I know lots about our allergies but nothing about lactose -sorry.
I do know though that you must stick with the breast feeding unless the consultant advises against it .
If you dd is prone to allergies then breast milk will be her friend .
If it was me , I would listen only to the consultant about something as major as this - you may find lots of well researched advice on her but they aren't privy to all the facts.
Just get in touch with the hospital and ask for yes no answers !
And I'm sorry you were ignored , if men were the primary carers I think they'd be listened to more! In my experience the easiest diagnosis is over protective mum .
Hi, I'm a breastfeeding supporter, this is what I know about lactose.
All babies can digest lactose, as we age many human adults lose that ability to digest lactose. unless you are of European or African descent where by there are several gene mutations which have allowed some of its too carry on digesting lactose into adulthood. And yes some adults are less tolerant too lactose then others. But this doesn't apply to babies as otherwise they would die due to the high levels of lactose in human milk.
Babies with true lactose intolerance are very ill from birth and have to be fed special formula and can't tolerate human milk at all.
However they can have secondary lactose intolerance due to allergies or tummy bugs. it's far more likely your lo is cow's milk protein intolerance, and its suffering secondary lactose intolerance as a result. Cutting dairy out of your diet will help with this.
Giving soya formula is a temporary measure as if it is cow's milk protein allergy, then soya is not recommended as they can possibly become allergic to soya, due to the proteins being similar.
What you can do is get (and I'm surprised the ped didn't presided this) the enzymes that he'll them digest the lactose to give with a feed. can't remember of the top of my head what it's called. As giving this will help in the mean time until you can cut out dairy.
it really does sound unlikely to be lactose intolerance and more likely to be cows milk protein intolerance. You cannot reduce the lactose in your breastmilk by cutting out dairy products.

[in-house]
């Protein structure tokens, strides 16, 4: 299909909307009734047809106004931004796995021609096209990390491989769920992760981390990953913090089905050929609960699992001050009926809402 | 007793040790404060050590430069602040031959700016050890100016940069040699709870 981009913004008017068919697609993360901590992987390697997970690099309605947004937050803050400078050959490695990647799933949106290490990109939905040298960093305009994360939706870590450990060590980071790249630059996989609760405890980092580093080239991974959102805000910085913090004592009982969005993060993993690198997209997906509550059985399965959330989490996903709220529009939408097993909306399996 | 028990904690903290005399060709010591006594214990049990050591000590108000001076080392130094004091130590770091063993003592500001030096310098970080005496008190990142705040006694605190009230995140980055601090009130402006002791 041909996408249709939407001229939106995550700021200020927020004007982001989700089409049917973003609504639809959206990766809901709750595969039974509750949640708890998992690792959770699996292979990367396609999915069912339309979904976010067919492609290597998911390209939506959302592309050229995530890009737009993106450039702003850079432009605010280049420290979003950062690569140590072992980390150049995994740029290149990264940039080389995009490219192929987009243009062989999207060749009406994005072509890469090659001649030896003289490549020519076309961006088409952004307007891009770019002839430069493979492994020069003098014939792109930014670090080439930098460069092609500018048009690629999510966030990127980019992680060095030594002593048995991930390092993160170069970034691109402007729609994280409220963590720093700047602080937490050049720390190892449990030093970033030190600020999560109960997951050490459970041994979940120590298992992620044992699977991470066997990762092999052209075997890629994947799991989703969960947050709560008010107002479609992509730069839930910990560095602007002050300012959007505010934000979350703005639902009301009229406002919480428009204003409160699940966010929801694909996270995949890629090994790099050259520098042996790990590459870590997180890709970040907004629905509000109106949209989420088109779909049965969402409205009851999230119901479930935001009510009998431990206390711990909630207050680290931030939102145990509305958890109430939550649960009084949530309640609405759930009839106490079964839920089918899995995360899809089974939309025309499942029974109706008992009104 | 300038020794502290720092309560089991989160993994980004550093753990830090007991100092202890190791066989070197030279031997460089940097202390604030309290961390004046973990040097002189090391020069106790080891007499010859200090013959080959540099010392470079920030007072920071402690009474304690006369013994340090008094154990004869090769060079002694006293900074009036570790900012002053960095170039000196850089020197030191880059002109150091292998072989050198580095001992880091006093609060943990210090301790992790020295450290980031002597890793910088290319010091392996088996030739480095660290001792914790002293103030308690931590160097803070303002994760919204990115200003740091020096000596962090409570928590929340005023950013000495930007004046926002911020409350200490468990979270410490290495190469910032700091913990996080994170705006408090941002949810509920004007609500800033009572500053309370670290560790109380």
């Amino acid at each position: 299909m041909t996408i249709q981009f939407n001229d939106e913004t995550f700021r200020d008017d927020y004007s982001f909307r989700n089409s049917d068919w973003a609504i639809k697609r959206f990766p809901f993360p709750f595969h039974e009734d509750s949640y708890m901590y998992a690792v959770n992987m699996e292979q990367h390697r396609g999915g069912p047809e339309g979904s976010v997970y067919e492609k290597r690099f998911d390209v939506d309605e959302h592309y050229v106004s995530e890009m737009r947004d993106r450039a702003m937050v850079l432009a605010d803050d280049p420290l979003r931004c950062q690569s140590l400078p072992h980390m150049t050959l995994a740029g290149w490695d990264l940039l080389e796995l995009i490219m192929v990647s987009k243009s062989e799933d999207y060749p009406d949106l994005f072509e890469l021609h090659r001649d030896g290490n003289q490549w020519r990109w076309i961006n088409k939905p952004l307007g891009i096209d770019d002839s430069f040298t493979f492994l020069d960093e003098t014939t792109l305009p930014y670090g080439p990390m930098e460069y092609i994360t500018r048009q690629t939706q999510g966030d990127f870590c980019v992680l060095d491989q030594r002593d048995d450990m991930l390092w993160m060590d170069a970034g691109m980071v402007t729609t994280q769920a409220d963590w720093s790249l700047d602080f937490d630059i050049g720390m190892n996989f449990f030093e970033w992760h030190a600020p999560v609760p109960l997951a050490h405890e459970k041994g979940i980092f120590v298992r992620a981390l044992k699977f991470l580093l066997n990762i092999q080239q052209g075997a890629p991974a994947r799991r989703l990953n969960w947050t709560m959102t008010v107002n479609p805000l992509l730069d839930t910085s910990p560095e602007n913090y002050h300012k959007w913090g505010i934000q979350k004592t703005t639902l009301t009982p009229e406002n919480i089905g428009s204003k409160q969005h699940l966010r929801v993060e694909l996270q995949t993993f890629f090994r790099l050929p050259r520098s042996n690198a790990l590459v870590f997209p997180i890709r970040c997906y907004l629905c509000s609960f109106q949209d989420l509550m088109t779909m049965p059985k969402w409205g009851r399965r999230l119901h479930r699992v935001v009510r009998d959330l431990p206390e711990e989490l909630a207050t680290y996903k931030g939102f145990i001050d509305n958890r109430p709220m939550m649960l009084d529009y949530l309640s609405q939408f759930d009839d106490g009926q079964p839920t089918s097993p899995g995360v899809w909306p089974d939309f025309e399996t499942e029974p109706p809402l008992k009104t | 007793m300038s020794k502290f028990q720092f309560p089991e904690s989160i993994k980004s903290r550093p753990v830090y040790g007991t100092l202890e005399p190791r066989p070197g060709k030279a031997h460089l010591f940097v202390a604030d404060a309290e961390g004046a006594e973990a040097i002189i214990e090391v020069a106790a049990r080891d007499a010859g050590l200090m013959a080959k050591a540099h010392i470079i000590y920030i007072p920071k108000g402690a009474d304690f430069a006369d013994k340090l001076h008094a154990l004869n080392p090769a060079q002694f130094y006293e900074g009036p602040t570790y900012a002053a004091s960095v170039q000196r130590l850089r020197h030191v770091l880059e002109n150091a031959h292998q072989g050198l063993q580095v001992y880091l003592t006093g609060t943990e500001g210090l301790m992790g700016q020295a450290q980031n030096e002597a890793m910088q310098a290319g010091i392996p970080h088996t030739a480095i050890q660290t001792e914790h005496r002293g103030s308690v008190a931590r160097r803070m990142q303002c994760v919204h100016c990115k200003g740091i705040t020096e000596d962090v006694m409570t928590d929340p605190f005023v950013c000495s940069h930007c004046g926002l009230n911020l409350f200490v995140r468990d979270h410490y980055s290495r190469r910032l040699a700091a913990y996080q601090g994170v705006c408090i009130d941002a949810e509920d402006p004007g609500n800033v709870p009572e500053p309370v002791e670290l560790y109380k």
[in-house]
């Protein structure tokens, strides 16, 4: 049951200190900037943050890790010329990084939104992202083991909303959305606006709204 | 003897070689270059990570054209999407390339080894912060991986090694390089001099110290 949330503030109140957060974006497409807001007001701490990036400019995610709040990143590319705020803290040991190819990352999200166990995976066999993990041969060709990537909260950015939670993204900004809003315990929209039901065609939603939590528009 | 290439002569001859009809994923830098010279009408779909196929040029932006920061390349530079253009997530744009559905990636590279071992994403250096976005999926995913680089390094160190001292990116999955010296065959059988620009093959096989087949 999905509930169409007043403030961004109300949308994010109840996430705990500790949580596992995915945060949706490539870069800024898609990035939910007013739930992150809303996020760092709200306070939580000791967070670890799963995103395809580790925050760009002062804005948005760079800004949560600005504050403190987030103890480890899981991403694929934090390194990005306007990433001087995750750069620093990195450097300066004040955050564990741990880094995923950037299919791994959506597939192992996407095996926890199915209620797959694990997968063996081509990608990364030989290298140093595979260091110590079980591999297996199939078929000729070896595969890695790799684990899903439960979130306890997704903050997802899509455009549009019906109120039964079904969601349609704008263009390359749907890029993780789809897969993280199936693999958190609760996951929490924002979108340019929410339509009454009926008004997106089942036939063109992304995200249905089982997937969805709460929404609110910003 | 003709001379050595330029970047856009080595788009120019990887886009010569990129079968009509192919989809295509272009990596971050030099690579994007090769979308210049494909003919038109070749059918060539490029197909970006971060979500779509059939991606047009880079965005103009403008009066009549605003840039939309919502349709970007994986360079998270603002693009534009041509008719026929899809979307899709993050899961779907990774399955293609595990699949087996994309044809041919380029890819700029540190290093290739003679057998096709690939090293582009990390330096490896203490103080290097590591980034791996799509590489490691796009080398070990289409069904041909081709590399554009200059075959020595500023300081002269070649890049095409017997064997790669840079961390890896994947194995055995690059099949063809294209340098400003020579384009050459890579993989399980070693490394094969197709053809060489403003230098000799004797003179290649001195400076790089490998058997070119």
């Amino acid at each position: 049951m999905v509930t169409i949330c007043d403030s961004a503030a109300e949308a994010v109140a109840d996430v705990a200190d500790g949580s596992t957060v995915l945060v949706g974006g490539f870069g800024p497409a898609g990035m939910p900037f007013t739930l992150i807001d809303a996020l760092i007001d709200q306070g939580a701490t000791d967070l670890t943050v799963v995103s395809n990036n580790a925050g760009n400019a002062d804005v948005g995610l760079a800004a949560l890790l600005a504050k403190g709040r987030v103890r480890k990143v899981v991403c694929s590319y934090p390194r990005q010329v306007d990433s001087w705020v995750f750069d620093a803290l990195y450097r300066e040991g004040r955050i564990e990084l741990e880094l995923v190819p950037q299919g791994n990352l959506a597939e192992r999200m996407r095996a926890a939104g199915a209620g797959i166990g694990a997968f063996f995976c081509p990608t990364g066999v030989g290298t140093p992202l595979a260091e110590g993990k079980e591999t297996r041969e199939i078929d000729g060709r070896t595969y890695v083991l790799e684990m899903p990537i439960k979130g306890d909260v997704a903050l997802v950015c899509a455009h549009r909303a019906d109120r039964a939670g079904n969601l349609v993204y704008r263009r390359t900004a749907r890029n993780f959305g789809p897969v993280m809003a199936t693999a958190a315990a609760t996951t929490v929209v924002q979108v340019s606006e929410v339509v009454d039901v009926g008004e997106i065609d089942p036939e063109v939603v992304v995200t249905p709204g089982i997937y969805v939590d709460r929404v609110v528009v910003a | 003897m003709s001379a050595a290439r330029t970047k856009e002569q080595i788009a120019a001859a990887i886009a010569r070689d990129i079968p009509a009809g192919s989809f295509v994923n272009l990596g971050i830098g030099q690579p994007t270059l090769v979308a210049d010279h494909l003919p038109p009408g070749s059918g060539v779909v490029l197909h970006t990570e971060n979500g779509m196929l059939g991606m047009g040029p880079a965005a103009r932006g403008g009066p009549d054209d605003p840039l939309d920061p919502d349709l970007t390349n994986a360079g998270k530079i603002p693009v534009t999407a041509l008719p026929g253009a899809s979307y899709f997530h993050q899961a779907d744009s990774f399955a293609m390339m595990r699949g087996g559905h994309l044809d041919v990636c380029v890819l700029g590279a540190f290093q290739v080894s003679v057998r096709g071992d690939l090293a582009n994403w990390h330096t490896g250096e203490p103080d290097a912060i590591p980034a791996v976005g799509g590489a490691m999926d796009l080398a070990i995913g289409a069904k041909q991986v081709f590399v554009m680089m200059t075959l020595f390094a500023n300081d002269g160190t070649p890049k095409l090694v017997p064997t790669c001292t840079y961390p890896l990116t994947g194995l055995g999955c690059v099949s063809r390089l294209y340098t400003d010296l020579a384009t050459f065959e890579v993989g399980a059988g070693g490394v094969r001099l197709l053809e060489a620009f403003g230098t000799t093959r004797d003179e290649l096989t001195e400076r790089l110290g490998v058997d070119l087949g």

or it could be lactose overload caused by an oversupply of milk
I took DD to the GP, as well as asking DP's paediatrician friend. Both agree with the paediatric consultant that it is lactose intolerance.
Consequently, she is now on special formula and I've given up breast feeding. Apparently, breast milk is about 9% lactose whereas cows' milk is about 4.6%, so I was doing her more harm than the formula.
hey, I'm a veggie and had a lactose intolerant dd. I went dairy free and it did help. I bf til 10 months old when she self weaned.
getting ready for work right now but will be back later
trinity, your baby most likely had secondary lactose intolerance due to an allergy as I already tried to explain to op the more likely cause as true lactose intolerance in babies is very serious. Shame none of the experts you have talked to know much about lactation op. Babies really don't get graded lactose intolerance without an underlying reason due to it being there only source of food.
OP be careful when you start weaning as if it is an dairy allergy then adding dairy to your DD diet could cause a problem. luckely most babies tend to grow out of dairy allergies buy the time they are 12 months.
Oh god, there is so much misinformation on this thread.
Knowledge about lactose intolerance in babies is changing it doesn't equal failure to thrive in all cases.
My dd was lactose intolerant from birth, the specialist felt that she was also cmpi as a baby and grew out of that but not the milder li she suffered. Her dx was missed she so was bf for a year, during which vomit and diarrhea were very normal for us, but she survived and gained weight as the intolerance was mild enough that she was able to digest some of my milk.
Also I'm happy you've found a way that works for you OP.
No, primary intolerance. Confirmed by a reducing sugars test on a stool sample aged 3 months. She had no other intolerances or allergies. She was growing well but feeding constantly, permanent green diarrhoea and vomiting daily.
And I know of 3 other babies / children in her year group in our small town with it too (and 2 CMP allergies). It's not that rare.
OP ask for a dietician referral (if you haven't had one already) and find a good HV. I had a friend who fulfilled this role for me and was amazing. I took a calcium supplement to compensate for the lack of diary I was eating. DD had some Nutrimigen for Nursery and as backup but never really liked it.
DD turned 7 yesterday and outgrew the intolerance aged 4, almost overnight. She's v tall and you'd never know to look at her
juniper feel free to PM me, by the way.
For weaning you need to check for things like whey and casein on the labels. Lactofree stuff is good (wasn't around when my DD was little and she wouldn't go near vegan cheeses!) but check everything! Things like ham, crisps and tomato sauce have dairy in them, as does Stork in tubs, but not the blocks ...